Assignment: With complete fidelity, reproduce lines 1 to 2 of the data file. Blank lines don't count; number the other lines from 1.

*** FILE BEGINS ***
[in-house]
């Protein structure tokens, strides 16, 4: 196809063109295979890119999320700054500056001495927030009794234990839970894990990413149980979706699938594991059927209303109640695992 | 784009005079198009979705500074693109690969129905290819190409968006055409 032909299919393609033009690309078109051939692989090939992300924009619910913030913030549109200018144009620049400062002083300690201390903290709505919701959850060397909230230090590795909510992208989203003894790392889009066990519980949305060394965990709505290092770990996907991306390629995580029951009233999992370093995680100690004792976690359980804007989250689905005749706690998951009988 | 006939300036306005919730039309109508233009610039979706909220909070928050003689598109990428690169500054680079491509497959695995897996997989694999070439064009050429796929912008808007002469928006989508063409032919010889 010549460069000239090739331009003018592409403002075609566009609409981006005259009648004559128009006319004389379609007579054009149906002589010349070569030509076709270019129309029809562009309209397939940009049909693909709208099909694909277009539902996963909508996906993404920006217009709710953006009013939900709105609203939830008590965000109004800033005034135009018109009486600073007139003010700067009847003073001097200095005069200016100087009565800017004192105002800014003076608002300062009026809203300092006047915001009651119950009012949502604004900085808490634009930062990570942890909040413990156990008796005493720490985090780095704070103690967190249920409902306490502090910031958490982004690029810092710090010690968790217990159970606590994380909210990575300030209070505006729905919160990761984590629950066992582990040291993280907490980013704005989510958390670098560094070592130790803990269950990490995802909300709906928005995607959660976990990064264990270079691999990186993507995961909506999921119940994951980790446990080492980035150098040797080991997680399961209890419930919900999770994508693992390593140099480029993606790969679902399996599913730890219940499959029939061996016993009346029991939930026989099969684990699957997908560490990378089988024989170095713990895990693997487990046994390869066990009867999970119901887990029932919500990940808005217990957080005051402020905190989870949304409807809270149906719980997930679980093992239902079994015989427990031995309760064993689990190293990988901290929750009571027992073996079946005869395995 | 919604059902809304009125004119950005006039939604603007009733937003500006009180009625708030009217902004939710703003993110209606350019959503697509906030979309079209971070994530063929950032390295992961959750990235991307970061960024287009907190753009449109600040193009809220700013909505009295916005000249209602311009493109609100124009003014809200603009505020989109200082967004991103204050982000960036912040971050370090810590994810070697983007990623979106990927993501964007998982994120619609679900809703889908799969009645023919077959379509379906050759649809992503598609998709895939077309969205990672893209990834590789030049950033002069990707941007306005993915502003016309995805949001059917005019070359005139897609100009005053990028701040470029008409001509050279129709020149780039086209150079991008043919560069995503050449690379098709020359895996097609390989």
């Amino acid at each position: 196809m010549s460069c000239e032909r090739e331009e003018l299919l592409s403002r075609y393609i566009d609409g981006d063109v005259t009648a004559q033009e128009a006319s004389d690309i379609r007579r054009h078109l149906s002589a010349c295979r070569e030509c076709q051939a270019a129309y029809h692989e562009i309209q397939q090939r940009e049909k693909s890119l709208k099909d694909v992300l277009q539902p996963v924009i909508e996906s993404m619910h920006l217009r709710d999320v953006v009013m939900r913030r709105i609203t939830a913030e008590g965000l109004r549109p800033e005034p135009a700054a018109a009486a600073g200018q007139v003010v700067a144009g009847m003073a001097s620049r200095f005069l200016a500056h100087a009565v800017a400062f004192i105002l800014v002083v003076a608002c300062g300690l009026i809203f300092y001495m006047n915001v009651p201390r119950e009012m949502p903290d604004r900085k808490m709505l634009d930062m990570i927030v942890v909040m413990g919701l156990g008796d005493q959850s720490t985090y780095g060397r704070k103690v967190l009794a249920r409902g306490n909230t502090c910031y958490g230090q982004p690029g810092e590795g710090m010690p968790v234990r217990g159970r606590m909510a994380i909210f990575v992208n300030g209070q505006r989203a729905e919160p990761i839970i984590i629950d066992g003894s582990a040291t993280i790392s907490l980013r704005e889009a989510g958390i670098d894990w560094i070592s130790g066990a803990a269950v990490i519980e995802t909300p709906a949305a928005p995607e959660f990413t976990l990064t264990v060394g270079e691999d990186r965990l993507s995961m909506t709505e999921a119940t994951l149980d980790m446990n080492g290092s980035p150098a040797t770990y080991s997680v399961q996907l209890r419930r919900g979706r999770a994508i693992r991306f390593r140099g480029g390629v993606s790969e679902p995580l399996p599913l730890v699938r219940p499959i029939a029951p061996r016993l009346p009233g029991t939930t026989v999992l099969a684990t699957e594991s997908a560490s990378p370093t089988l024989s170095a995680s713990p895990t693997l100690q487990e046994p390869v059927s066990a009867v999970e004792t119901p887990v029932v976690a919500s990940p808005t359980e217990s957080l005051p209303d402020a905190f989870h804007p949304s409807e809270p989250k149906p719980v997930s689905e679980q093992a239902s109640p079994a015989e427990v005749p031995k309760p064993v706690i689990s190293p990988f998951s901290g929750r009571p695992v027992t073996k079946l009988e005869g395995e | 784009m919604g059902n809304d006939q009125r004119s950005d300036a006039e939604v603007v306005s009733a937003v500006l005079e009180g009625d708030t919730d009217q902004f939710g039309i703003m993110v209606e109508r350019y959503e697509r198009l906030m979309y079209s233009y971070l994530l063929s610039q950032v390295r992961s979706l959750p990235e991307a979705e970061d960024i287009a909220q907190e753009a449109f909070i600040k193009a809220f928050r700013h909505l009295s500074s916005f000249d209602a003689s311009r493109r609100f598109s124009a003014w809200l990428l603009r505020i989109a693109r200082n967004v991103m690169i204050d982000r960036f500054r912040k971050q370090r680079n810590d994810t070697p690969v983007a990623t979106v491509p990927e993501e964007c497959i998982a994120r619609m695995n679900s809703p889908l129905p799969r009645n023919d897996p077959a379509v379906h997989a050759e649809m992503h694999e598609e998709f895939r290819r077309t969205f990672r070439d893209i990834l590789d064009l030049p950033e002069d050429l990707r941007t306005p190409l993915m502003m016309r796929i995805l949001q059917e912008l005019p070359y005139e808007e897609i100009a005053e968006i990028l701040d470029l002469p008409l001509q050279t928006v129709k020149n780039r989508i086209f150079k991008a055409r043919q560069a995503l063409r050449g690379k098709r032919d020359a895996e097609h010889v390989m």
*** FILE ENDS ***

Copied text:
[in-house]
């Protein structure tokens, strides 16, 4: 196809063109295979890119999320700054500056001495927030009794234990839970894990990413149980979706699938594991059927209303109640695992 | 784009005079198009979705500074693109690969129905290819190409968006055409 032909299919393609033009690309078109051939692989090939992300924009619910913030913030549109200018144009620049400062002083300690201390903290709505919701959850060397909230230090590795909510992208989203003894790392889009066990519980949305060394965990709505290092770990996907991306390629995580029951009233999992370093995680100690004792976690359980804007989250689905005749706690998951009988 | 006939300036306005919730039309109508233009610039979706909220909070928050003689598109990428690169500054680079491509497959695995897996997989694999070439064009050429796929912008808007002469928006989508063409032919010889 010549460069000239090739331009003018592409403002075609566009609409981006005259009648004559128009006319004389379609007579054009149906002589010349070569030509076709270019129309029809562009309209397939940009049909693909709208099909694909277009539902996963909508996906993404920006217009709710953006009013939900709105609203939830008590965000109004800033005034135009018109009486600073007139003010700067009847003073001097200095005069200016100087009565800017004192105002800014003076608002300062009026809203300092006047915001009651119950009012949502604004900085808490634009930062990570942890909040413990156990008796005493720490985090780095704070103690967190249920409902306490502090910031958490982004690029810092710090010690968790217990159970606590994380909210990575300030209070505006729905919160990761984590629950066992582990040291993280907490980013704005989510958390670098560094070592130790803990269950990490995802909300709906928005995607959660976990990064264990270079691999990186993507995961909506999921119940994951980790446990080492980035150098040797080991997680399961209890419930919900999770994508693992390593140099480029993606790969679902399996599913730890219940499959029939061996016993009346029991939930026989099969684990699957997908560490990378089988024989170095713990895990693997487990046994390869066990009867999970119901887990029932919500990940808005217990957080005051402020905190989870949304409807809270149906719980997930679980093992239902079994015989427990031995309760064993689990190293990988901290929750009571027992073996079946005869395995 | 919604059902809304009125004119950005006039939604603007009733937003500006009180009625708030009217902004939710703003993110209606350019959503697509906030979309079209971070994530063929950032390295992961959750990235991307970061960024287009907190753009449109600040193009809220700013909505009295916005000249209602311009493109609100124009003014809200603009505020989109200082967004991103204050982000960036912040971050370090810590994810070697983007990623979106990927993501964007998982994120619609679900809703889908799969009645023919077959379509379906050759649809992503598609998709895939077309969205990672893209990834590789030049950033002069990707941007306005993915502003016309995805949001059917005019070359005139897609100009005053990028701040470029008409001509050279129709020149780039086209150079991008043919560069995503050449690379098709020359895996097609390989």